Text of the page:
Could County Board members be kicked out of pension plan?

News-DemocratFebruary 5, 2014 

AP GRAPHICS

A state pension fund has ruled that St. Clair County jury commissioners, who work part time, are no longer eligible to receive retirement benefits.

Auditors with the Illinois Municipal Retirement Fund also have asked St. Clair County Board members to prove they work enough hours to be eligible to receive retirement benefits.

The request follows an IMRF review of county employees to ensure they met a requirement that workers put in a minimum 600 hours a year before participating in the retirement fund.

IMRF officials say they are still reviewing whether county attorneys with "extremely low earnings" should receive retirement benefits as well.

An employee must work an average of 11 1/2 half hours per week to meet the IMRF threshold. The county's three jury commissioners are responsible for ensuring qualified people make up a fair jury pool in the county courts. They work twice a month and remain on-call.

Jury Commissioner Lou Ann Niemann said she understands why she will no longer receive retirement benefits and submitted a letter to county officials in the summer stating she did not work enough hours to participate in IMRF.

The county's two other jury commissioners, Rick Effinger and Lynn Ellison, could not be reached for comment.

The commissioners earn a salary of between $1,400 and $1,600 annually, and the county paid in about $190 for each into the retirement fund in 2012. Employees also must pay 4 1/2 percent of their salaries into the fund. Commissioners, attorneys and board members also have the option of receiving county-funded health insurance.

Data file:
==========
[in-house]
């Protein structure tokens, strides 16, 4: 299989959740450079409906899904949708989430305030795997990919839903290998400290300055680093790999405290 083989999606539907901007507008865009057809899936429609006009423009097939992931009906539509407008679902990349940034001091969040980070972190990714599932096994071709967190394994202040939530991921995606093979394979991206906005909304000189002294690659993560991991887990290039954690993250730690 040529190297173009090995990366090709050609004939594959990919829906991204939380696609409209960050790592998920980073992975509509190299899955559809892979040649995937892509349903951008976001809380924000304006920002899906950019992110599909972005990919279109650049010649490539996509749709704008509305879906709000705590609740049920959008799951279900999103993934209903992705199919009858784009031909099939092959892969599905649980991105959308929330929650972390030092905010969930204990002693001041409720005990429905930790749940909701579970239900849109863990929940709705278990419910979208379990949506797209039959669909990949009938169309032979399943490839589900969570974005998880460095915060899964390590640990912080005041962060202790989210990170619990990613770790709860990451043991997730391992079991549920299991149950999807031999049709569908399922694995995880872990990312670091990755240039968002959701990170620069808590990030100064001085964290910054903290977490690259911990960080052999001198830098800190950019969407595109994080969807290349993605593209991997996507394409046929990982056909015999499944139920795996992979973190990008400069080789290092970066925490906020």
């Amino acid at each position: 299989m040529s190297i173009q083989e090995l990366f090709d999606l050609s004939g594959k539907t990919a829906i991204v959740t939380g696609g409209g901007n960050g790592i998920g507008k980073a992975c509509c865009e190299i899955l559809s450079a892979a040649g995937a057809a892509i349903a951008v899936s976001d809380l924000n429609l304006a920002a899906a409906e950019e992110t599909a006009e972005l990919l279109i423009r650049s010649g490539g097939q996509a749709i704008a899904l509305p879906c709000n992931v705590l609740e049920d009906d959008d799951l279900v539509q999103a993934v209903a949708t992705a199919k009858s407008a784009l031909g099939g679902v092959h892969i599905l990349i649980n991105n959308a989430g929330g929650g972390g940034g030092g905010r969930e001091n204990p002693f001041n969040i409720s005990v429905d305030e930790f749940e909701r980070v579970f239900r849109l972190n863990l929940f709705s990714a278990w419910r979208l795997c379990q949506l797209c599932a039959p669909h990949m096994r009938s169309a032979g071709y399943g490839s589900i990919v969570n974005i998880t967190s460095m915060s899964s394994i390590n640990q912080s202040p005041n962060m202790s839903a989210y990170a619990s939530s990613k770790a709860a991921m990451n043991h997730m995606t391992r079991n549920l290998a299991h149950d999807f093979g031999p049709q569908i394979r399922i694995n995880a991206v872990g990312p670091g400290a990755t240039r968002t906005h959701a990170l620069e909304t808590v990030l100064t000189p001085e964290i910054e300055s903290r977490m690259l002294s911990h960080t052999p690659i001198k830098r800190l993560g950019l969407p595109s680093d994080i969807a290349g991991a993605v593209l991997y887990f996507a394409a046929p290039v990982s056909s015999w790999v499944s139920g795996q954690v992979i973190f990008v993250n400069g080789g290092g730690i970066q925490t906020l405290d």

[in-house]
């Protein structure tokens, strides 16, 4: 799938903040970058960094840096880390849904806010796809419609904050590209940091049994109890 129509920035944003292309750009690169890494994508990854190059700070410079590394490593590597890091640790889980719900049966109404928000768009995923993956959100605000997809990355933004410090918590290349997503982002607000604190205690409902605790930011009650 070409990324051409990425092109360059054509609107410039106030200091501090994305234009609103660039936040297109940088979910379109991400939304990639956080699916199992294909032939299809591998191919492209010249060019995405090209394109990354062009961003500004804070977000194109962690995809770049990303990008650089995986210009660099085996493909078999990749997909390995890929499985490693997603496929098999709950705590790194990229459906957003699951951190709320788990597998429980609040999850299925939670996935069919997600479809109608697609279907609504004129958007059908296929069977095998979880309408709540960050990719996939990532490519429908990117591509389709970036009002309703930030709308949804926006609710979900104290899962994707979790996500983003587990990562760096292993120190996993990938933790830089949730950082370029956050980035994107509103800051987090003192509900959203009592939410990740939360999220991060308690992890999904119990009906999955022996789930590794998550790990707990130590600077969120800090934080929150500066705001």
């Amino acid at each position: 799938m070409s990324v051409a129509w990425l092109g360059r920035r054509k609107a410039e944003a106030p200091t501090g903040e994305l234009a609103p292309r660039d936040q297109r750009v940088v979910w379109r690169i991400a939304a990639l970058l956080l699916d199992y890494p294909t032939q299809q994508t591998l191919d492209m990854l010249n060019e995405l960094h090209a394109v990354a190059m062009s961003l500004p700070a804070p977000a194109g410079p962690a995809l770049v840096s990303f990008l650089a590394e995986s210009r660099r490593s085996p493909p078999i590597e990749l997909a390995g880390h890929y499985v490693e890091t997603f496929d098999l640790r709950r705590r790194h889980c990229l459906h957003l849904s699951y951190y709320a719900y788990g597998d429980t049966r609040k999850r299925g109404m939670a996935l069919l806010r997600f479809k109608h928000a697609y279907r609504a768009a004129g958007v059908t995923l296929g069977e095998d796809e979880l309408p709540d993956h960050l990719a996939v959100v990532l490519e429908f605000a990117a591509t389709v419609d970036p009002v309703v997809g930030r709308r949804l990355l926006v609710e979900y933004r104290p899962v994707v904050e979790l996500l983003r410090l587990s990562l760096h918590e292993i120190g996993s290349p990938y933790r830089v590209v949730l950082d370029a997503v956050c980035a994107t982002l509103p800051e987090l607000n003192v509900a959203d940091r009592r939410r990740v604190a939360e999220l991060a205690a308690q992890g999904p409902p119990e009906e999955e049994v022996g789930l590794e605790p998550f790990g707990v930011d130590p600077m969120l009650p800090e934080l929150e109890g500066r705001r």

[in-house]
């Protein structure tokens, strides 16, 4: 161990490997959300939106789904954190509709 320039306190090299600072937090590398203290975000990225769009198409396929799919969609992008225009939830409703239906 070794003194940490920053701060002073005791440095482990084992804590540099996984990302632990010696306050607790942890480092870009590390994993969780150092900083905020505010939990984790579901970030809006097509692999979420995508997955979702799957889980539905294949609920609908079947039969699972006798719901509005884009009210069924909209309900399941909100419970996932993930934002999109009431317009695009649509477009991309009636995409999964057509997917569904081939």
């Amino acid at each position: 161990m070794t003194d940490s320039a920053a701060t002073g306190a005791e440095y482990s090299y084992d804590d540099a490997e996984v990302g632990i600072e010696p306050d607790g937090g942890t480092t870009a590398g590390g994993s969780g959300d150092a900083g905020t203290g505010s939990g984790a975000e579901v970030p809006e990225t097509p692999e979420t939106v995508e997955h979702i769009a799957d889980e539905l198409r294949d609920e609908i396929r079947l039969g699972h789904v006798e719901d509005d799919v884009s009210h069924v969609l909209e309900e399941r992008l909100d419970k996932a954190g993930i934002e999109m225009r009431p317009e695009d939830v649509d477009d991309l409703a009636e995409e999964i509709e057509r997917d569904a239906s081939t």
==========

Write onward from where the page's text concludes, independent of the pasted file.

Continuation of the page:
County Board Chairman Mark Kern, a Democrat, could not be reached for comment.

IMRF manages retirement benefits for nearly 3,000 municipalities and is reliant upon municipal officers to ensure participating employees meet the set standards.

County Board member Nick Miller, a Republican representing Lebanon, said he was very curious to see the results of IMRF's review of attorney retirement benefits.

"I'm glad to hear IMRF is taking a long, serious look at this issue," Miller said. "I also hope IMRF casts a wider net and takes a good, long look at employees already retired and receiving benefits that perhaps shouldn't be."

County records show 27 of the 29 St. Clair County Board members received retirement benefits through IMRF in 2012. County Board members have an annual salary of about $19,400 and can earn up to nearly $7,300 in retirement benefits per year.

IMRF officials have received documents from the county detailing the hours worked by elected officials, according to IMRF spokesperson John Krupa. IMRF is still reviewing the documents, which were sent instead of having board members sign an IMRF form certifying they worked more than 600 hours in a year.

County Board members attend one monthly meeting of the full board and several committee meetings. In the past, however, they have said that they put in untold hours dealing with constituents' problems.

Anyone who makes false statements or permits others to make false records in an attempt to defraud IMRF faces felony charges under state law.

Attorneys enrolled in the retirement plan must meet additional standards along with working more than 600 hours per year. For example, attorneys must not work for a private law practice at the time.

A News-Democrat review found at least 10 civil attorneys receiving retirement benefits through IMRF also have a private law practice or work for a law firm. In addition, several attorneys did not earn enough even at the state's minimum wage ($8.25 per hour) to have worked 600 hours in 2012.

St. Clair County has tentatively agreed that certain employees who do not qualify for IMRF participation were "inadvertently" enrolled in the program, according to IMRF spokeswoman Kristin Ellertson.

Those employees will no longer be eligible to participate in IMRF. The retirement fund will remove their service credit and refund their contributions.

The county's contributions to employees' retirement funds are collected through a separate tax rate on property tax bills. In 2013, the county collected more than $4.4 million in property tax revenue to meet the obligations of its employees' retirement benefits -- about 14 percent of total tax revenue collected.

IMRF is locally funded and the best-funded retirement benefits plan in the state. Many consider the plan to be a model for future plans, Ellertson said.

Contact reporter Daniel Kelley at dkelley@bnd.com or 618-239-2501.

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